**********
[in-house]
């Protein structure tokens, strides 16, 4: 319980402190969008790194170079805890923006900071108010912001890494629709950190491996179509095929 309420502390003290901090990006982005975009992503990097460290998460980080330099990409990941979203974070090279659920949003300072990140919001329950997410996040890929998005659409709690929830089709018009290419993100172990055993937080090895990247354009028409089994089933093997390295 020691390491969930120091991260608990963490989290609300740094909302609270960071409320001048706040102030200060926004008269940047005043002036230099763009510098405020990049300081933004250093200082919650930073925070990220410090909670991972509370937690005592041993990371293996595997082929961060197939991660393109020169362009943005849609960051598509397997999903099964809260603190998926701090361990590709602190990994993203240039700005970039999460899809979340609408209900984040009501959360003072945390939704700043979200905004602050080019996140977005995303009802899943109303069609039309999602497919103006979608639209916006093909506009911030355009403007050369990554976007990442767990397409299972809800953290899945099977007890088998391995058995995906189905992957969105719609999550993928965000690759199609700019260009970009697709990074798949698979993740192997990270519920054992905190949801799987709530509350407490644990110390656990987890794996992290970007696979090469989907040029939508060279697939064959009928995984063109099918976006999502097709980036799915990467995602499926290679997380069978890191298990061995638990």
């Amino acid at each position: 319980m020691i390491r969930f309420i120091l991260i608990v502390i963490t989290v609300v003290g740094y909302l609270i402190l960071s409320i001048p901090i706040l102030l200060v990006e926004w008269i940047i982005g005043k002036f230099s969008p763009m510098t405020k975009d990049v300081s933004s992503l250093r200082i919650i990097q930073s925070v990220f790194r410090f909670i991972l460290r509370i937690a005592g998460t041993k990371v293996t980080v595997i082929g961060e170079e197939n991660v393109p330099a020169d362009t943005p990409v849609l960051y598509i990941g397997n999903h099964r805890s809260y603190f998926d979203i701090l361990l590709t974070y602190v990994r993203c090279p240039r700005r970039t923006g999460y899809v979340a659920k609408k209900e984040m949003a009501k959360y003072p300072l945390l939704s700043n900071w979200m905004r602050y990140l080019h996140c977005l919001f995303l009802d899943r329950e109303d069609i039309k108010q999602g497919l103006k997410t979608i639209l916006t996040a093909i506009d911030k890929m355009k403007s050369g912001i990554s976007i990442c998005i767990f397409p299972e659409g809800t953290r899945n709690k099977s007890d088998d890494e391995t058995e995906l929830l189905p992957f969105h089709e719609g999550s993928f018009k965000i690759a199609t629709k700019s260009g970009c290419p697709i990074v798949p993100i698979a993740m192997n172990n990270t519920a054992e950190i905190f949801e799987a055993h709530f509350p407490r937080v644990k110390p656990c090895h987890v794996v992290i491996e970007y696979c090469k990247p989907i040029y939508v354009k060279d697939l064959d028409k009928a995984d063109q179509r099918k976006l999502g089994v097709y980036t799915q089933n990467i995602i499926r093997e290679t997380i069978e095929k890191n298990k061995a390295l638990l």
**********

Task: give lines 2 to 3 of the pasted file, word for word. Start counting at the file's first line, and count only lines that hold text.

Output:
């Protein structure tokens, strides 16, 4: 319980402190969008790194170079805890923006900071108010912001890494629709950190491996179509095929 309420502390003290901090990006982005975009992503990097460290998460980080330099990409990941979203974070090279659920949003300072990140919001329950997410996040890929998005659409709690929830089709018009290419993100172990055993937080090895990247354009028409089994089933093997390295 020691390491969930120091991260608990963490989290609300740094909302609270960071409320001048706040102030200060926004008269940047005043002036230099763009510098405020990049300081933004250093200082919650930073925070990220410090909670991972509370937690005592041993990371293996595997082929961060197939991660393109020169362009943005849609960051598509397997999903099964809260603190998926701090361990590709602190990994993203240039700005970039999460899809979340609408209900984040009501959360003072945390939704700043979200905004602050080019996140977005995303009802899943109303069609039309999602497919103006979608639209916006093909506009911030355009403007050369990554976007990442767990397409299972809800953290899945099977007890088998391995058995995906189905992957969105719609999550993928965000690759199609700019260009970009697709990074798949698979993740192997990270519920054992905190949801799987709530509350407490644990110390656990987890794996992290970007696979090469989907040029939508060279697939064959009928995984063109099918976006999502097709980036799915990467995602499926290679997380069978890191298990061995638990």
């Amino acid at each position: 319980m020691i390491r969930f309420i120091l991260i608990v502390i963490t989290v609300v003290g740094y909302l609270i402190l960071s409320i001048p901090i706040l102030l200060v990006e926004w008269i940047i982005g005043k002036f230099s969008p763009m510098t405020k975009d990049v300081s933004s992503l250093r200082i919650i990097q930073s925070v990220f790194r410090f909670i991972l460290r509370i937690a005592g998460t041993k990371v293996t980080v595997i082929g961060e170079e197939n991660v393109p330099a020169d362009t943005p990409v849609l960051y598509i990941g397997n999903h099964r805890s809260y603190f998926d979203i701090l361990l590709t974070y602190v990994r993203c090279p240039r700005r970039t923006g999460y899809v979340a659920k609408k209900e984040m949003a009501k959360y003072p300072l945390l939704s700043n900071w979200m905004r602050y990140l080019h996140c977005l919001f995303l009802d899943r329950e109303d069609i039309k108010q999602g497919l103006k997410t979608i639209l916006t996040a093909i506009d911030k890929m355009k403007s050369g912001i990554s976007i990442c998005i767990f397409p299972e659409g809800t953290r899945n709690k099977s007890d088998d890494e391995t058995e995906l929830l189905p992957f969105h089709e719609g999550s993928f018009k965000i690759a199609t629709k700019s260009g970009c290419p697709i990074v798949p993100i698979a993740m192997n172990n990270t519920a054992e950190i905190f949801e799987a055993h709530f509350p407490r937080v644990k110390p656990c090895h987890v794996v992290i491996e970007y696979c090469k990247p989907i040029y939508v354009k060279d697939l064959d028409k009928a995984d063109q179509r099918k976006l999502g089994v097709y980036t799915q089933n990467i995602i499926r093997e290679t997380i069978e095929k890191n298990k061995a390295l638990l």